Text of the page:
Consumers play role in workplace injustices

A society built on an economy that values profits and cheap products over fair wages and safe conditions for workers is unjust, Pope Francis said during a May 1 homily.

“Not paying fairly, not giving a job because you are only looking at balance sheets, only looking at how to make a profit. That goes against God!” Vatican Radio reported the pope saying in reaction to the April 24 collapse of a factory near Dhaka, Bangladesh, that killed more than 1,100 workers.

News that the workers were only earning about 38 euros (or $49) a month — which the pope called a slave wage — and were ordered to return to work after cracks had been detected in the factory is generating substantial public pressure for large multinational retailers to adopt new stringent standards for garment manufacturing.

Three of the world’s largest apparel companies — H&M, C&A of the Netherlands and Inditex, owner of the Zara chain — agreed May 13 to sign a plan that requires retailers to help pay for fire safety and building improvements in factories they use in Bangladesh, The New York Times reported.

Complex questions

The tragedy in Bangladesh also raises serious issues for Catholics in a globalized economy to reflect upon their economic decisions and determine how their spending habits can either contribute to injustice for workers across the globe or build up the common good for their brothers and sisters in developing countries.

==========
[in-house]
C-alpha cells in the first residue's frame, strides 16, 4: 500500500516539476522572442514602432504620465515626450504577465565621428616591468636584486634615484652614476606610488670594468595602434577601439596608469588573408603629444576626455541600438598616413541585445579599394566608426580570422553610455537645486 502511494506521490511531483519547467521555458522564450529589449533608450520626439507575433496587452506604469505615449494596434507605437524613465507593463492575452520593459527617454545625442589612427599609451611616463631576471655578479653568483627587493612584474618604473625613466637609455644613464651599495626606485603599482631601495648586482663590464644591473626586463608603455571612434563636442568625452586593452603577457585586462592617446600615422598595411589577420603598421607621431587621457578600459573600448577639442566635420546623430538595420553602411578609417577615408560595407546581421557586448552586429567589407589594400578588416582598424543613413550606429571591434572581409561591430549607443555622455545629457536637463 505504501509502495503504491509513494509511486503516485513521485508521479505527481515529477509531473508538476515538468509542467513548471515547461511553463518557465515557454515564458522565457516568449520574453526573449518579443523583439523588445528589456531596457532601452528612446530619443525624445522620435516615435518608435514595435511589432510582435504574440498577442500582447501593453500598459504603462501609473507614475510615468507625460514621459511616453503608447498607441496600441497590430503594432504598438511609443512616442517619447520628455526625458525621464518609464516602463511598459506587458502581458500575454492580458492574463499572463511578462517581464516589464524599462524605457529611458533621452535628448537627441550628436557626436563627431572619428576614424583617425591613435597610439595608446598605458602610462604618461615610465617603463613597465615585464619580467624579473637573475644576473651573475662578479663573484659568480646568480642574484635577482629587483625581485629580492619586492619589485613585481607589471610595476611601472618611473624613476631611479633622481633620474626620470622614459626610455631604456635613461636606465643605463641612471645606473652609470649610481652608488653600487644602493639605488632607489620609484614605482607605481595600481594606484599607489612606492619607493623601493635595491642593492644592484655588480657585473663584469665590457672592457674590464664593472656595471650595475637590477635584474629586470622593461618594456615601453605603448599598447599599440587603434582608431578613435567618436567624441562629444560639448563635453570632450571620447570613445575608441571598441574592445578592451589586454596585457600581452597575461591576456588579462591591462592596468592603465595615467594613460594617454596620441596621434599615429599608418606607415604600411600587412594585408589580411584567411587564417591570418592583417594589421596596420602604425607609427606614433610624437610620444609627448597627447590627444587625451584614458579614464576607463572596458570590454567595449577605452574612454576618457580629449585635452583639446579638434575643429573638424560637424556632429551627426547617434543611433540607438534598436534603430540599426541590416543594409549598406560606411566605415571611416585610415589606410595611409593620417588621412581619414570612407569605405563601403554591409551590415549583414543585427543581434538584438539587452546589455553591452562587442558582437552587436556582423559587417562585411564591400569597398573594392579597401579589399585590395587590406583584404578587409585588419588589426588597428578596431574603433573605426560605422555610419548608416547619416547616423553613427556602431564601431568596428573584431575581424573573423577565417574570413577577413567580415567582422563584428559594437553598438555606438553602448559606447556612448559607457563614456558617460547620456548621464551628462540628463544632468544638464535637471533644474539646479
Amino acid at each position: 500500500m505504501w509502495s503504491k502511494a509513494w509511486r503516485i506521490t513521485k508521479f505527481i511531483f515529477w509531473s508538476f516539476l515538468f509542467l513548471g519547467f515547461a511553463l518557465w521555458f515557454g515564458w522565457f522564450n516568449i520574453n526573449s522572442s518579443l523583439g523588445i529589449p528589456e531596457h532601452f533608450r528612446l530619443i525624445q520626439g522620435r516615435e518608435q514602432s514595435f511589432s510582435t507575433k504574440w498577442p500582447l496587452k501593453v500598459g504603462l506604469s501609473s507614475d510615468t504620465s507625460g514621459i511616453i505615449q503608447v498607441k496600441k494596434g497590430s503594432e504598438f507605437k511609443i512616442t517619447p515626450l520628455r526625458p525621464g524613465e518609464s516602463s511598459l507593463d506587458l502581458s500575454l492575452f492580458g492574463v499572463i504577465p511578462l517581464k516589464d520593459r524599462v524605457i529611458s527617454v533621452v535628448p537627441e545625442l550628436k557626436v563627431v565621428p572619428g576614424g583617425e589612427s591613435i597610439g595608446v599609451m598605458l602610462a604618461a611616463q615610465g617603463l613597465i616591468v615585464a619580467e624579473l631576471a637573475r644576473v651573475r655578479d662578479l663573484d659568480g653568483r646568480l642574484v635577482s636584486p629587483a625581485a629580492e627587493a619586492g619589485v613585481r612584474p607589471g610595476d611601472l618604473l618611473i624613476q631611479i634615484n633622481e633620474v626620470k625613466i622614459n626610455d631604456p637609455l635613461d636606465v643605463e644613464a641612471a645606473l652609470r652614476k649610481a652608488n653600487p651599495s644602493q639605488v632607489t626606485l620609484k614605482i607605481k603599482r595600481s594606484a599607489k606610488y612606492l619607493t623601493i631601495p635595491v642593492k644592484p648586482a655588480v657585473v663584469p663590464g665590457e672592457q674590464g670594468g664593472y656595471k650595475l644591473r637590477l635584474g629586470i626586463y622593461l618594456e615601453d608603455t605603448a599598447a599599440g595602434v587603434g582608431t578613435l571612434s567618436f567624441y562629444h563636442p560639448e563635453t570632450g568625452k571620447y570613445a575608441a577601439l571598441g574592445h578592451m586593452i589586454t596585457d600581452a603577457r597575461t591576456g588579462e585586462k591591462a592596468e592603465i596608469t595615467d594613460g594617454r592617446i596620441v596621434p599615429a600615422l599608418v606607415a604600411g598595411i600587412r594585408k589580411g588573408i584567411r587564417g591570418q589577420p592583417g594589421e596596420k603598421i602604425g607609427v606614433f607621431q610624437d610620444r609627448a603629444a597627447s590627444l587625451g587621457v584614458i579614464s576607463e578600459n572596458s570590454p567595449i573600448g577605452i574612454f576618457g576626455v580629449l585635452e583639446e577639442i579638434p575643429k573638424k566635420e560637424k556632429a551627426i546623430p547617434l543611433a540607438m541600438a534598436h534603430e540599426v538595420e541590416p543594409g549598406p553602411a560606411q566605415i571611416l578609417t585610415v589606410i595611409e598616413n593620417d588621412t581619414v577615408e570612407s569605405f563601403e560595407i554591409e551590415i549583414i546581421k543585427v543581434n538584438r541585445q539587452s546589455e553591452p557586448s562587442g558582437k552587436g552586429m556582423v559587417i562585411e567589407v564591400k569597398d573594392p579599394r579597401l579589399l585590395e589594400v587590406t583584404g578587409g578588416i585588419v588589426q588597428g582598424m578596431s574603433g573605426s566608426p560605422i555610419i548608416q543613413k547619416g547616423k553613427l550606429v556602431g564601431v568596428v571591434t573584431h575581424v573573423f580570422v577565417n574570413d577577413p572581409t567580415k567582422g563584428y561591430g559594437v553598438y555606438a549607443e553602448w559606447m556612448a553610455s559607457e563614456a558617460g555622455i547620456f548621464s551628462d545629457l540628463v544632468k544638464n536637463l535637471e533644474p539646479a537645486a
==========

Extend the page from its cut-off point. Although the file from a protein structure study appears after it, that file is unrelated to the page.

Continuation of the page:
It is a complex issue that forces moral theologians to think through the question of whether someone who buys a less expensive shirt manufactured in a sweatshop is morally culpable. Some would say that situation would be remote material cooperation and therefore not sinful, or at least seriously sinful, said Charles Camosy, an assistant professor of Christian Ethics at Fordham University.

“But if one’s consumer choices drive the practice, and we will the end of the practice (inexpensive clothing and the means by which it is achieved) then we are moving toward formal cooperation with evil — a very serious matter indeed,” Camosy said.

“Since most of us buy clothes and other products as cheaply as possible, we certainly will the end of these companies — and though there is debate about this in Catholic moral theology — it is difficult for me to see how we cannot also will the means by which the end of cheap clothes is achieved,” he told Our Sunday Visitor.

Charles K. Wilber, an emeritus professor of economics at the University of Notre Dame and author of “Catholics Spending and Acting Justly: a Small Group Guide for Living Economic Stewardship,” said it is “clear” in Catholic social teaching that employers are obligated to provide employees with conditions that enable them to develop as human beings.

A difficulty is that consumers often have limited access to information on how the products they buy in local stores are produced, Wilber said, though he added that consumers may be obligated to not buy certain items when they learn they were manufactured through unjust means of production.

“If consumers have been told and recognize and accept the fact that a company is using abusive methods of production, and say, ‘Well I want the product anyway,’” then there’s work to be done, he said. “They’ve got to at least think in terms of what the alternatives are.”

Engaging manufacturer

Conscientious consumers may take two different approaches to a company with problematic worker policies, Wilber said. They may stop buying that firm’s products, or they may decide to write letters to Congress or the president and chief executive officer of the company to use their influence to reform the company.